More "Ethical" Fashion Nonsense
Hollywood star - and lifelong vegetarian - Natalie Portman has collaborated with the New York shoe boutique Té Casan to create a gorgeous limited edition collection, entirely free from leather or any other animal products. The range includes ballet flats and faux-patent Mary Janes. Rumours have also reached our ears that Té Casan might be opening in the UK soon, for which we have crossed our fingers. In the meantime, they do ship internationally, though beware customs charges. It used to be easy to spot ethical fashion from its mass-produced counterpart, but no longer - collections like this are desirable and will sell on their own merits regardless of their ethical credentials. If only more celebrities or fashion designers would follow suit and produce ethical collections for fashion-led stores … “As a vegan, it’s been challenging finding designer shoes made of alternative materials”, says Portman herself. “This collection offers a great selection without compromising quality or style.” Portman is also donating 100% of her pay cheque to a charity dedicated to environmental preservation. ~ Kate CarterAre you kidding? I came across this image and blurb in The Guardian today in the "Life & Style" section. I actually arrived there following a link promising to explain to me why it is that Hilary Clinton dresses like, well, ... like a 60 year old woman. That is another matter. But this little tidbit, which actually reads as though it were co-written by Portman's publicist and the shoe company's advert department, is meant as news?!? Poor Natalie. "As a vegan," she just can't find a pair of $250 pumps that don't include any animal products.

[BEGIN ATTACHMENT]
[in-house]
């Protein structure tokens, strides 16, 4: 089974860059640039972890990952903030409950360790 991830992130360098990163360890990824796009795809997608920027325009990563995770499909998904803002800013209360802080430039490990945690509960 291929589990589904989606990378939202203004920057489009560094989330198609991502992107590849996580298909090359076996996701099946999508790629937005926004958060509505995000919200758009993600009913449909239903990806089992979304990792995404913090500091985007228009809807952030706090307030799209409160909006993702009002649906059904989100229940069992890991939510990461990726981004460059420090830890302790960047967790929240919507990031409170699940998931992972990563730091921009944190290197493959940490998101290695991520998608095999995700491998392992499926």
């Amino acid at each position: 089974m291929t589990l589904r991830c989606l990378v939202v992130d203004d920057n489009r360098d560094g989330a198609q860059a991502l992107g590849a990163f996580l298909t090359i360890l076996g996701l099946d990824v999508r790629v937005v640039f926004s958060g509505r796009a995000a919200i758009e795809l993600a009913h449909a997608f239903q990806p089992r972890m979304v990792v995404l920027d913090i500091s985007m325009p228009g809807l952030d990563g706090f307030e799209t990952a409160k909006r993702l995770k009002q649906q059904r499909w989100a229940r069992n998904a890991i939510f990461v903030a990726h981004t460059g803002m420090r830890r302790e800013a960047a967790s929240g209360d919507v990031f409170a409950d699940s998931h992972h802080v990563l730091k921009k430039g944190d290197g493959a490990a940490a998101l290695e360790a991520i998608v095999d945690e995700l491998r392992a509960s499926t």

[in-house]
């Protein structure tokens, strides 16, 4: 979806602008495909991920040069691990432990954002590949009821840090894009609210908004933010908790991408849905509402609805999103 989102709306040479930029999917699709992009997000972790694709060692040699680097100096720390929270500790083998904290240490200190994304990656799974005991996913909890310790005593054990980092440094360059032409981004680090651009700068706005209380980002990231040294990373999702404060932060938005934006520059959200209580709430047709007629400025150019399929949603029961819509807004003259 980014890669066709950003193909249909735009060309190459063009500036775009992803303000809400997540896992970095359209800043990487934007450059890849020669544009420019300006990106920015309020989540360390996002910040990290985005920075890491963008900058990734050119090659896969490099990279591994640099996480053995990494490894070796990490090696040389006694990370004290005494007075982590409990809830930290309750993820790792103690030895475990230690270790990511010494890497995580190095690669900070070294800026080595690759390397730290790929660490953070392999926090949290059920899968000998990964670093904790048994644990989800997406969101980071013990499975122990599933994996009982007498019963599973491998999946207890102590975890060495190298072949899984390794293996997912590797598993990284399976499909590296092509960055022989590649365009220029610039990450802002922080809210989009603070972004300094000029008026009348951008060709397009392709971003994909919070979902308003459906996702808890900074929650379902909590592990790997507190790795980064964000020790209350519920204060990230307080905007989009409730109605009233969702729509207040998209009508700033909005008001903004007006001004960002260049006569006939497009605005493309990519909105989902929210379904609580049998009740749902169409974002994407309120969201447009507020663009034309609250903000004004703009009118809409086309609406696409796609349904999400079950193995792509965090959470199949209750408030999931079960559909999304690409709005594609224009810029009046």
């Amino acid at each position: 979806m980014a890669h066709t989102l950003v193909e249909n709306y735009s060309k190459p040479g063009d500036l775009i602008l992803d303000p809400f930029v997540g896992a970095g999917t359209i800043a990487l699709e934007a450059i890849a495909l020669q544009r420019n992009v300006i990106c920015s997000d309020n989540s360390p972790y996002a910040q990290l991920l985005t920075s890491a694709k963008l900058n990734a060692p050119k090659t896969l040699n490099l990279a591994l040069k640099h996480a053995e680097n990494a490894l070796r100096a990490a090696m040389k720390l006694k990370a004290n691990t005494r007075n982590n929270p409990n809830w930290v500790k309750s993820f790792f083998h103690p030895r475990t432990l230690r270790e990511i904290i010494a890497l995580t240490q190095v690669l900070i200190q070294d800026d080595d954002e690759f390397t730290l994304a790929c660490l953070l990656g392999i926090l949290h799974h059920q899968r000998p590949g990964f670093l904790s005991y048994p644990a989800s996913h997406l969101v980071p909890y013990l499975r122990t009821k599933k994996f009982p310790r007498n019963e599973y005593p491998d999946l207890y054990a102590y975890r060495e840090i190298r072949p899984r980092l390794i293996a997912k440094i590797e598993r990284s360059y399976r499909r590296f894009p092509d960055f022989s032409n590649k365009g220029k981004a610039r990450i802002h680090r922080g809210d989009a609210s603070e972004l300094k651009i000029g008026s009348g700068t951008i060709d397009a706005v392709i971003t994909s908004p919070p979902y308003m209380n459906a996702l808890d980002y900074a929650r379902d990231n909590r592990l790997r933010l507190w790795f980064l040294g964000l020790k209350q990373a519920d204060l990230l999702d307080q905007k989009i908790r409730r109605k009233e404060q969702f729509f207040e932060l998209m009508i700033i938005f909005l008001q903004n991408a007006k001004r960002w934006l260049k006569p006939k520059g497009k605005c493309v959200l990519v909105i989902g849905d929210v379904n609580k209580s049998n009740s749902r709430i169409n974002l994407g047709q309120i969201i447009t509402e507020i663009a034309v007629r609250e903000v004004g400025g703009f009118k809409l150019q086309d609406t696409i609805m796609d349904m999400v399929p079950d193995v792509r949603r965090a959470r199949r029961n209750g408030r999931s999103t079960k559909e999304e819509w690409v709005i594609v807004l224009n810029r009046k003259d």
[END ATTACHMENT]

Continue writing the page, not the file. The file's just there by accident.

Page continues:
The real story ought to be why anyone ought to care about Natalie's dire predicament. I didn't know who Natalie Portman is so I looked her up. Apparently she is just another rich, vapid actress, selling bad films and, now, expensive shoes that make her feel better. So these shoes contain no animal products. Great. What sort of chemical footprint is created in manufacturing them just so as to accommodate Natalie's moralistic sensibilities? And how many people can afford these shoes anyway? How is this "ethical living"?